5129 It was the series that gave now internationally acclaimed director Deepa Mehta her first chance to direct drama as well as giving Atom Egoyan, another acclaimed director, his first network-level budget for a film.
5130 Incidentally, the series was commissioned for the CBC network by Mr. Ivan Fecan and co-funded by Rogers Television thanks to the support of Mr. Phil Lind. Cooperation can result in some wonderful things.
5131 As well know, CBC budgets have been severely reduced over the past decade, some would say decimated, and that, coupled with the losses in advertising revenue, has had a huge impact on how the local community is reflected on the CBC as well as on employment opportunities.
5132 Prior to the major cutbacks in the 90s, the local Toronto station CBLT produced a daily one-hour evening and late night news program, two weekly half-hour programs -- one news and current affairs, the other arts and entertainment -- and several special programs involving community events, i.e., the Toronto Arts Awards, Caribana, the Harry Jerome Awards and local drama specials.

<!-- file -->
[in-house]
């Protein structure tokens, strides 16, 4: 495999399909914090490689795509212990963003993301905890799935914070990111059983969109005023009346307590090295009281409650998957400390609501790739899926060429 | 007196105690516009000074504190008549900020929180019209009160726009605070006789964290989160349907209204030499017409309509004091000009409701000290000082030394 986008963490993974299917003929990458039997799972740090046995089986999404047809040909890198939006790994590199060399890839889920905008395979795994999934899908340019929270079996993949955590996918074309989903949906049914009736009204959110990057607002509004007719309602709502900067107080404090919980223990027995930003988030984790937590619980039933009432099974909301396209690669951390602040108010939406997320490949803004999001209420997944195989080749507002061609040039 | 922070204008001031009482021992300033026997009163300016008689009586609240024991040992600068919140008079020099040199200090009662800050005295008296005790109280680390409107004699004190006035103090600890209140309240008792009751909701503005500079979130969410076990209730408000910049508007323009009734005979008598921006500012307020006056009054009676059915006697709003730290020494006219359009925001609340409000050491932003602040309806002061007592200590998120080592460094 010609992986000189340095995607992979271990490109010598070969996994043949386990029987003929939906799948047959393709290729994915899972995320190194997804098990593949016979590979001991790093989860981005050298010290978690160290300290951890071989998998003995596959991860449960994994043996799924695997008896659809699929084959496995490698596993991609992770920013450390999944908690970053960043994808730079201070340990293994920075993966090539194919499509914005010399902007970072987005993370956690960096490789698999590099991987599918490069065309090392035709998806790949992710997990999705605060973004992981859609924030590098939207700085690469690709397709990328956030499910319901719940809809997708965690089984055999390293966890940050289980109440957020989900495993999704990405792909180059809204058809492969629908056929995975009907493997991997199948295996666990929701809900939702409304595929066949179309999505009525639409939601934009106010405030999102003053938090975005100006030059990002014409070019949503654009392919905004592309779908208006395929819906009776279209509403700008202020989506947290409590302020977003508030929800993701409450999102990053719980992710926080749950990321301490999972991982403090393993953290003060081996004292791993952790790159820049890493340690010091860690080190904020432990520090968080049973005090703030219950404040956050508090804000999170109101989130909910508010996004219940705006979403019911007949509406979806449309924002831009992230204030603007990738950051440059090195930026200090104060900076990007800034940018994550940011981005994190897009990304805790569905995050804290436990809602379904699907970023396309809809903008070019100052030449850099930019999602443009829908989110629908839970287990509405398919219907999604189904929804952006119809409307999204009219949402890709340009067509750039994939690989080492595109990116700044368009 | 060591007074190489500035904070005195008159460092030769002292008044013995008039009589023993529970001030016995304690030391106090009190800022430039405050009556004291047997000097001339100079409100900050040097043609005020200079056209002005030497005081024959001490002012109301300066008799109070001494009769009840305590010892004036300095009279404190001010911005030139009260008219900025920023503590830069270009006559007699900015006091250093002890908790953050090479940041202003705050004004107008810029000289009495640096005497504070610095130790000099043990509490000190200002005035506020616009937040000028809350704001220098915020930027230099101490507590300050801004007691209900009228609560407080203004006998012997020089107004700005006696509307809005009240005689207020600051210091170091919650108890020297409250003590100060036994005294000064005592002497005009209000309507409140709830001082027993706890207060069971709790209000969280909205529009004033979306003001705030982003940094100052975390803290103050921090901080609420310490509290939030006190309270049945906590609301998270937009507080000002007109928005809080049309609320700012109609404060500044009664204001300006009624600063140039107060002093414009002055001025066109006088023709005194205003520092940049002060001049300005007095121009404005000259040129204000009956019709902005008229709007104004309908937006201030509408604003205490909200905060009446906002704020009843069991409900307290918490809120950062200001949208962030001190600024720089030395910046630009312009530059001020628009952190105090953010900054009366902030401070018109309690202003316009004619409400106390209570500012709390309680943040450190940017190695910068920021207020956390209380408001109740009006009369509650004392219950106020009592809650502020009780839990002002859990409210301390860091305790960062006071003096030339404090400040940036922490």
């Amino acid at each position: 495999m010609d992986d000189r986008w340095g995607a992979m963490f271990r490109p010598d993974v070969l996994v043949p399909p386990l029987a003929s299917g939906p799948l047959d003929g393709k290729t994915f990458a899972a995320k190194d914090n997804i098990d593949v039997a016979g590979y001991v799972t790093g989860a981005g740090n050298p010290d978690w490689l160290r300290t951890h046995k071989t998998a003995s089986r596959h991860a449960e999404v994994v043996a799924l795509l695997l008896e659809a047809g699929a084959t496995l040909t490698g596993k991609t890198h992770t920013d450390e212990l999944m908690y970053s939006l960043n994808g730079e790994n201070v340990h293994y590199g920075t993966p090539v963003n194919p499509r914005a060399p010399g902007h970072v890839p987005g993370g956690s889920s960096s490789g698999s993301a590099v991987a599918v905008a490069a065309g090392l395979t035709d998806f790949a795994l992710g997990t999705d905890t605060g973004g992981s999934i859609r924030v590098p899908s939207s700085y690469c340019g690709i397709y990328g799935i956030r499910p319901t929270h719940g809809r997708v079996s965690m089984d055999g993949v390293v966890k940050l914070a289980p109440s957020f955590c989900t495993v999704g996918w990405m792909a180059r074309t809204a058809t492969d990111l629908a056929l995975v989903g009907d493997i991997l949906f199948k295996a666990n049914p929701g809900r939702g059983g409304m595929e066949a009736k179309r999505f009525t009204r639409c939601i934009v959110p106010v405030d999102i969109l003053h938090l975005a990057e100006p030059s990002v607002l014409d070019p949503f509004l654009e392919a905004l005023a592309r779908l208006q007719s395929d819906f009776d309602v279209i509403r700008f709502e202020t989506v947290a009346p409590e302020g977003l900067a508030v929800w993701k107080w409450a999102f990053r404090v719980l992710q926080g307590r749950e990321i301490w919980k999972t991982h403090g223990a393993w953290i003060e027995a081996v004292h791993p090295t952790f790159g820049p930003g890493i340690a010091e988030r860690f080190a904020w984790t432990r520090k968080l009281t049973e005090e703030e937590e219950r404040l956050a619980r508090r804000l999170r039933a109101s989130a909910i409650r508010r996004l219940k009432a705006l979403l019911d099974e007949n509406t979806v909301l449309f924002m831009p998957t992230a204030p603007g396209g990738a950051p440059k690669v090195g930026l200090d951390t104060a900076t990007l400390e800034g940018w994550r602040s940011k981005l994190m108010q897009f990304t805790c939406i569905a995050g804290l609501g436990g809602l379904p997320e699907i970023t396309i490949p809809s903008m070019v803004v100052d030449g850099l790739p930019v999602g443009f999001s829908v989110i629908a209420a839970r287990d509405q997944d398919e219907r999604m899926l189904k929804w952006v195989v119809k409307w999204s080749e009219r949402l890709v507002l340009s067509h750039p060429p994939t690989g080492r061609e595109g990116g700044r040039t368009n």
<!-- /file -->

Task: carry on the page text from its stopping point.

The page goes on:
5133 These losses are particularly distressing to me and many others in the diverse communities given the CBC's vital role in reflecting Canada's multicultural diversity both in front of and behind the camera and promoting national identity and cohesion. I firmly believe that this situation needs to be addressed as our lives as Canadians will be poorer for it.
5134 Due to many factors, including technological change, consolidation, the impact of the Internet and the recent economic tsunami, there is an urgent need to realign the TV industry.